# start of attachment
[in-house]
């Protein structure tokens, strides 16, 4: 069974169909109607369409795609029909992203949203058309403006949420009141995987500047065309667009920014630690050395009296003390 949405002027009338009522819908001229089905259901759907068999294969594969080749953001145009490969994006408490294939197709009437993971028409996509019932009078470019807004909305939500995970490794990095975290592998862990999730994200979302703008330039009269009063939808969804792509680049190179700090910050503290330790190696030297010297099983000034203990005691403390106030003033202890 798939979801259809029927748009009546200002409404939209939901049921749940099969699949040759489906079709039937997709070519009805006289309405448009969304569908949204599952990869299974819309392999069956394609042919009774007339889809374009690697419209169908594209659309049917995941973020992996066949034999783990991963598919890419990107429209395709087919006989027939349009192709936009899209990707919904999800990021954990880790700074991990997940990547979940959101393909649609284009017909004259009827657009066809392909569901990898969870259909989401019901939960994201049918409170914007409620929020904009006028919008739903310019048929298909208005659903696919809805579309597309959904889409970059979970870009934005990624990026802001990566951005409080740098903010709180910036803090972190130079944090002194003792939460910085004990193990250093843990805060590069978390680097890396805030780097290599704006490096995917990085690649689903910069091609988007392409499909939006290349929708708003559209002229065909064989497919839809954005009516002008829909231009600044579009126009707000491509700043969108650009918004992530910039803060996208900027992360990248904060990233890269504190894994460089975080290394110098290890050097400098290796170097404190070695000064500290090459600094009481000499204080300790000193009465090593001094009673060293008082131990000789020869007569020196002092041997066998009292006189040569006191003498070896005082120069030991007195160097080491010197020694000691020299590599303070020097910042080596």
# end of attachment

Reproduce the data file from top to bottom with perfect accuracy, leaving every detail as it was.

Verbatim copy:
[in-house]
């Protein structure tokens, strides 16, 4: 069974169909109607369409795609029909992203949203058309403006949420009141995987500047065309667009920014630690050395009296003390 949405002027009338009522819908001229089905259901759907068999294969594969080749953001145009490969994006408490294939197709009437993971028409996509019932009078470019807004909305939500995970490794990095975290592998862990999730994200979302703008330039009269009063939808969804792509680049190179700090910050503290330790190696030297010297099983000034203990005691403390106030003033202890 798939979801259809029927748009009546200002409404939209939901049921749940099969699949040759489906079709039937997709070519009805006289309405448009969304569908949204599952990869299974819309392999069956394609042919009774007339889809374009690697419209169908594209659309049917995941973020992996066949034999783990991963598919890419990107429209395709087919006989027939349009192709936009899209990707919904999800990021954990880790700074991990997940990547979940959101393909649609284009017909004259009827657009066809392909569901990898969870259909989401019901939960994201049918409170914007409620929020904009006028919008739903310019048929298909208005659903696919809805579309597309959904889409970059979970870009934005990624990026802001990566951005409080740098903010709180910036803090972190130079944090002194003792939460910085004990193990250093843990805060590069978390680097890396805030780097290599704006490096995917990085690649689903910069091609988007392409499909939006290349929708708003559209002229065909064989497919839809954005009516002008829909231009600044579009126009707000491509700043969108650009918004992530910039803060996208900027992360990248904060990233890269504190894994460089975080290394110098290890050097400098290796170097404190070695000064500290090459600094009481000499204080300790000193009465090593001094009673060293008082131990000789020869007569020196002092041997066998009292006189040569006191003498070896005082120069030991007195160097080491010197020694000691020299590599303070020097910042080596």